History highlights pedigree ‘faults’

Caption: Doug Gladman, and his wife Heather, with Tyanna Belle after a recent victory at Albion Park (Photo: Box 1 Photography)



HOW many times have you heard a broodbitch owner with a sprinting bitch reckon he needs to mate her to a ‘strong’ sire in a bid to get 500m performers?

Or conversely, how many times do the same breeders have a staying bitch they will look to mate with a speedy squid to get 500m performers?

Few, if any will get what they are chasing.

A bloke called Gregor Mendel found out the answer to those breeders’ problems and he did it way back in the 1860s.

The way in which traits are passed from one generation to the next, and sometimes skip generations, was first explained by Mendel. By experimenting with pea plant breeding, Mendel developed three principles of inheritance that described the transmission of genetic traits, before anyone knew genes existed.

Mendel’s insight greatly expanded the understanding of traits passed down in families in different patterns.

Pedigrees can illustrate these patterns by following the history of specific characteristics as they appear in a family.

Mendel was curious about how traits were transferred from one generation to the next, so he set out to understand the principles of heredity. Peas were a good model system.

Before Mendel’s experiments, most believed traits in offspring resulted from a blending of the traits of each parent (sound familiar to greyhound breeders). However, when Mendel cross-pollinated one variety of purebred plant with another, these crosses would yield offspring that looked like either one of the parent plants, not a blend of the two.

Queensland dog man, Doug Gladman, and his wife Heather, have been taking all before them of late on the racetrack with a speedy bitch called Tyanna Belle, winner of the recent Thunder at Albion Park.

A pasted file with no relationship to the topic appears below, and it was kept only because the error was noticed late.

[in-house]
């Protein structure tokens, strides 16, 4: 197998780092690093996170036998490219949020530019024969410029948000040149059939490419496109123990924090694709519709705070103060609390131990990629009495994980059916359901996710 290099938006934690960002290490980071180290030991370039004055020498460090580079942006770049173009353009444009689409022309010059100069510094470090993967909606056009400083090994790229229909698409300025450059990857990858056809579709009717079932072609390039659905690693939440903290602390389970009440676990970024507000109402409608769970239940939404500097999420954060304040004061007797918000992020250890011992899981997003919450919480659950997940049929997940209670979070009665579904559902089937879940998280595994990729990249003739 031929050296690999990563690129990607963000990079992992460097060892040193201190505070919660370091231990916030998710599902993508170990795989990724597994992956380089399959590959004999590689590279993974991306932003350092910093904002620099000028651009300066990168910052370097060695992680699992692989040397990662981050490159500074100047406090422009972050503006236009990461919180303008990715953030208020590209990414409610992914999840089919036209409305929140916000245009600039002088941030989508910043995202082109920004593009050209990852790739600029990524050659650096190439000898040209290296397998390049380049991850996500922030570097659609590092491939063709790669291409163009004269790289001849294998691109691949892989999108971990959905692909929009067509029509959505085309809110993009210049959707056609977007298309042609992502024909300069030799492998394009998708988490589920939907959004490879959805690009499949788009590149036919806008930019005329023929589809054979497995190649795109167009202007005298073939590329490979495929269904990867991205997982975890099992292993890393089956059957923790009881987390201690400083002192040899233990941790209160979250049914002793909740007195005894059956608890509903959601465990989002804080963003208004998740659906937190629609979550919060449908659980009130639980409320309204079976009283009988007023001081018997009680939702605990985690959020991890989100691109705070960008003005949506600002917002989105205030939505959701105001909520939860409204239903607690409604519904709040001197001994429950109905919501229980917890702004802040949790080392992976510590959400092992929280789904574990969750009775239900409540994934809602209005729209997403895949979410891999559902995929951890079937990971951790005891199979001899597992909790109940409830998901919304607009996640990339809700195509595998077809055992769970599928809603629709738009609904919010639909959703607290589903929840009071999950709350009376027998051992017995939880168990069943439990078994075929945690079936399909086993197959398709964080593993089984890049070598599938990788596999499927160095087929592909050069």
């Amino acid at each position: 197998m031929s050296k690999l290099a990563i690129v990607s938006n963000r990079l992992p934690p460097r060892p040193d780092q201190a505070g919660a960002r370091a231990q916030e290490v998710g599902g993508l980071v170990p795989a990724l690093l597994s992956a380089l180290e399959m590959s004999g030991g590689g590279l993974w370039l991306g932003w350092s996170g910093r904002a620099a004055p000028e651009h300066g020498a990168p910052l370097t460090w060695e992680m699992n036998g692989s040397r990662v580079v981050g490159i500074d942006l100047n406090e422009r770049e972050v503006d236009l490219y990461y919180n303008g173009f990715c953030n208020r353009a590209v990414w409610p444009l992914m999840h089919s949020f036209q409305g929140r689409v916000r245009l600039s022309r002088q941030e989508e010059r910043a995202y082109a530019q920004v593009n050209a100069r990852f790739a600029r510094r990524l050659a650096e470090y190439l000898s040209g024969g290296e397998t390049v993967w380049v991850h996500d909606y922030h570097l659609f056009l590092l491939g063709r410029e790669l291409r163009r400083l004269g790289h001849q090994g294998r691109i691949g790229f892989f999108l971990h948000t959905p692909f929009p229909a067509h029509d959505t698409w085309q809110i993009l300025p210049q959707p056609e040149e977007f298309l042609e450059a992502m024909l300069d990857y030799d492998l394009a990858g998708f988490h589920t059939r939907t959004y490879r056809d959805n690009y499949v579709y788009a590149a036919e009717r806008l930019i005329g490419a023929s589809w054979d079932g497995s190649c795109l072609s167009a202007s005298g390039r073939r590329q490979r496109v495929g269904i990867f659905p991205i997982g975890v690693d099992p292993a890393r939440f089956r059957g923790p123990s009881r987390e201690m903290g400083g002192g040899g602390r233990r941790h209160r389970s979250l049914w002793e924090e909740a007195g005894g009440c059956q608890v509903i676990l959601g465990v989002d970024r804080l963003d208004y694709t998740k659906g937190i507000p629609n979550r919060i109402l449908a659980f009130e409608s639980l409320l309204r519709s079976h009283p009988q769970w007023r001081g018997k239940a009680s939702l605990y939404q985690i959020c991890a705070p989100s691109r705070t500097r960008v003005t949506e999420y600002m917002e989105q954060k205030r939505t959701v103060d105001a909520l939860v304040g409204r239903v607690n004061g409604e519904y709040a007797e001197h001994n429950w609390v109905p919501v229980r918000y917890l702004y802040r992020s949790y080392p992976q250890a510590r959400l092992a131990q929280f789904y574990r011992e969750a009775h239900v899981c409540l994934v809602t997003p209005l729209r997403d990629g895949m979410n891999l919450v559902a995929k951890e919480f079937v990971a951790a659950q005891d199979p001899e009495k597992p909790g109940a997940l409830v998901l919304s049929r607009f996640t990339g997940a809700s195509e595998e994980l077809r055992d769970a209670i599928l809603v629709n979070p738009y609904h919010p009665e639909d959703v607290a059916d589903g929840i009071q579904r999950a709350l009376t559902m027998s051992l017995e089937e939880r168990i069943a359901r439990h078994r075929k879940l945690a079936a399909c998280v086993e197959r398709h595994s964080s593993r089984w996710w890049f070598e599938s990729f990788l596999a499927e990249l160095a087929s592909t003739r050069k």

Doug has been a ‘genetics man’ for most of his life and spent many years teaching genetics with the Department of Agriculture in NSW.

He was even called to NZ by Glyn Tucker, then Keeper of the thoroughbred Stud Book, for a two-week tour of the country talking genetics and colour inheritance etc way back in the 1970s.

“Glyn needed help because one of New Zealand’s leading breeders was trying to register a colt that his colour showed could not have been of the parentage it was claimed,” said Doug.

“Today with DNA, the problem would have been solved instantly.”

Tucker needed Doug’s colour inheritance expertise to back his findings on the colt and help with the tour involving NZ breeders.

“Mendel’s Theory about dominant and recessive genes is something greyhound breeders should take notice of,” said Doug.

“I spent my early racing life in thoroughbreds and did a lot of research in that field. It fascinated me and I did a bit of research.”

Some of that research revolved around a grey stallion called Royal Yacht who was dominant for his own colour. “Grey is a disease of the coat but Royal Yacht had no other gene in him for anything but the grey coat,” said Doug.

His recent study of coat colour dominance in greyhounds has tossed up dogs like Lochinvar Marlow whose only progeny are black.

“That’s what Mendel was all about,” said Doug.

“Behind all this is Mendel’s Theory and it explains why putting a stayer to a sprinter will not necessarily get a middle of the range performer,” said Doug.

“It just doesn’t happen.”

Doug’s time in the thoroughbred industry left him with some fascinating insights.

“The Two Ts,” said Doug. “Todman and Tulloch were the greatest racehorses of their time and dominated racing to a degree they have long been regarded as legends.

“But what was most fascinating to me was that both went to stud and had completely different impacts.

“Todman was a great success as a sire, Tulloch was an abject failure. What was the difference in them?

“Both were greats on the track, but Todman went to stud with a fabulous pedigree, Tulloch was a freak.

“One was bred to be a champion, WAS a champion and left champions. The other was a freak and threw nothing.”

It is also why some great race dogs will become champion sires, others will not.

“Each dog contains 39 chromosomes and there needs to be lots of principal factors in the dog’s make-up to see success at stud,” said Doug. “He needs to be able to pass on endurance, speed etc all those genes that make him a dominant sire.

“And he must not have recessive genes.”



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